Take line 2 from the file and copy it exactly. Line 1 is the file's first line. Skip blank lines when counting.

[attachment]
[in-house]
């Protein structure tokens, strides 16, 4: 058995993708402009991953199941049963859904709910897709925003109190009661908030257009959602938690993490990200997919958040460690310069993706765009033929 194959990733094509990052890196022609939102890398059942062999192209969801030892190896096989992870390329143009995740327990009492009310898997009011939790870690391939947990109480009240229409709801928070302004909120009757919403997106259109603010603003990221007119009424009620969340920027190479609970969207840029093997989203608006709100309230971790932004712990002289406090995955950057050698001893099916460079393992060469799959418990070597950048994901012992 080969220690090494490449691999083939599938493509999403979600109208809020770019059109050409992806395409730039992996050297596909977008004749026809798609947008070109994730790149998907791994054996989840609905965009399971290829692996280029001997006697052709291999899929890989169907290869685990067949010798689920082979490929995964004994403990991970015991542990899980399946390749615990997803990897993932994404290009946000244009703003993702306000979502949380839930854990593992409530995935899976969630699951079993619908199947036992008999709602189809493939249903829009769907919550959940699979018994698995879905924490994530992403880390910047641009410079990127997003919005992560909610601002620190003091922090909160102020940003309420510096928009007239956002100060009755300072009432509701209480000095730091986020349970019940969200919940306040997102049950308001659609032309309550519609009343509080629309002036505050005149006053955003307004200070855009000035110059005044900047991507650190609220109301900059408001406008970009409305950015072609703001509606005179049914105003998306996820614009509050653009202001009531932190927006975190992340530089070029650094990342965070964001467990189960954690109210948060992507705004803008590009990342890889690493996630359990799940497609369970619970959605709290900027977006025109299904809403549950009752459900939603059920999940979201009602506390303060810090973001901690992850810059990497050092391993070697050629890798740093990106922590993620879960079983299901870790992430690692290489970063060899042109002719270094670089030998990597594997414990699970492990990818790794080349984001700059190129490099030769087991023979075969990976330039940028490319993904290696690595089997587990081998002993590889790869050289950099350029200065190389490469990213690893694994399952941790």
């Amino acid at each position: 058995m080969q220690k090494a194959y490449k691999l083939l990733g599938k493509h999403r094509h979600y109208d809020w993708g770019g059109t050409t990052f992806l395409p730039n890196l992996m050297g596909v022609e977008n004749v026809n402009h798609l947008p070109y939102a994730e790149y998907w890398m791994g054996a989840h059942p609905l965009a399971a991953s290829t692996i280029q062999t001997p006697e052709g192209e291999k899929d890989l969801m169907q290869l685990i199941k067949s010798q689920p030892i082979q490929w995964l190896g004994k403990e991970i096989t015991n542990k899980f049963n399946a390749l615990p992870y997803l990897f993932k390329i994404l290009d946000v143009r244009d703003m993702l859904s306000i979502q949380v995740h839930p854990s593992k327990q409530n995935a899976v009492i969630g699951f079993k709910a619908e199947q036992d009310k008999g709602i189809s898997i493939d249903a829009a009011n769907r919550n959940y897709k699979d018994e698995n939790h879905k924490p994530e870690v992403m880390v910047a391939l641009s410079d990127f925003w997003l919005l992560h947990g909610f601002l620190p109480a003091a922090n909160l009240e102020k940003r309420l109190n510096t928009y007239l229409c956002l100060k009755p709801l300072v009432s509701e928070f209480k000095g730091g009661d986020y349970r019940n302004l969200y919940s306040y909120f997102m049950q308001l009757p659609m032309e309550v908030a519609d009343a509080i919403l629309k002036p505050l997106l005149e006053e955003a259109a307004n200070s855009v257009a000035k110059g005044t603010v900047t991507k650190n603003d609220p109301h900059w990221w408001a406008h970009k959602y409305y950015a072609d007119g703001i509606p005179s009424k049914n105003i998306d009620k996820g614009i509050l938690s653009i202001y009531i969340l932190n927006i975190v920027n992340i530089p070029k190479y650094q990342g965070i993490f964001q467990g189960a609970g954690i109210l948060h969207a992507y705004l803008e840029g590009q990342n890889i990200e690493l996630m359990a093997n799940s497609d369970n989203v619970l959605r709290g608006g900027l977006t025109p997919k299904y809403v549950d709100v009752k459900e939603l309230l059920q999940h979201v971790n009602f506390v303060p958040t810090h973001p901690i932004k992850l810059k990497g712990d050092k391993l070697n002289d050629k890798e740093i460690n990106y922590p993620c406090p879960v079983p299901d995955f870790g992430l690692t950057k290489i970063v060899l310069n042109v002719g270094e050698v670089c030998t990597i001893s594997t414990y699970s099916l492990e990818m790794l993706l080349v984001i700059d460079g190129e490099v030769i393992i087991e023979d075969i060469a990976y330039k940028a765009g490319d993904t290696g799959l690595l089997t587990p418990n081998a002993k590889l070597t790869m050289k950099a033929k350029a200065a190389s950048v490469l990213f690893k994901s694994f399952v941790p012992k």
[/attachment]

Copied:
């Protein structure tokens, strides 16, 4: 058995993708402009991953199941049963859904709910897709925003109190009661908030257009959602938690993490990200997919958040460690310069993706765009033929 194959990733094509990052890196022609939102890398059942062999192209969801030892190896096989992870390329143009995740327990009492009310898997009011939790870690391939947990109480009240229409709801928070302004909120009757919403997106259109603010603003990221007119009424009620969340920027190479609970969207840029093997989203608006709100309230971790932004712990002289406090995955950057050698001893099916460079393992060469799959418990070597950048994901012992 080969220690090494490449691999083939599938493509999403979600109208809020770019059109050409992806395409730039992996050297596909977008004749026809798609947008070109994730790149998907791994054996989840609905965009399971290829692996280029001997006697052709291999899929890989169907290869685990067949010798689920082979490929995964004994403990991970015991542990899980399946390749615990997803990897993932994404290009946000244009703003993702306000979502949380839930854990593992409530995935899976969630699951079993619908199947036992008999709602189809493939249903829009769907919550959940699979018994698995879905924490994530992403880390910047641009410079990127997003919005992560909610601002620190003091922090909160102020940003309420510096928009007239956002100060009755300072009432509701209480000095730091986020349970019940969200919940306040997102049950308001659609032309309550519609009343509080629309002036505050005149006053955003307004200070855009000035110059005044900047991507650190609220109301900059408001406008970009409305950015072609703001509606005179049914105003998306996820614009509050653009202001009531932190927006975190992340530089070029650094990342965070964001467990189960954690109210948060992507705004803008590009990342890889690493996630359990799940497609369970619970959605709290900027977006025109299904809403549950009752459900939603059920999940979201009602506390303060810090973001901690992850810059990497050092391993070697050629890798740093990106922590993620879960079983299901870790992430690692290489970063060899042109002719270094670089030998990597594997414990699970492990990818790794080349984001700059190129490099030769087991023979075969990976330039940028490319993904290696690595089997587990081998002993590889790869050289950099350029200065190389490469990213690893694994399952941790």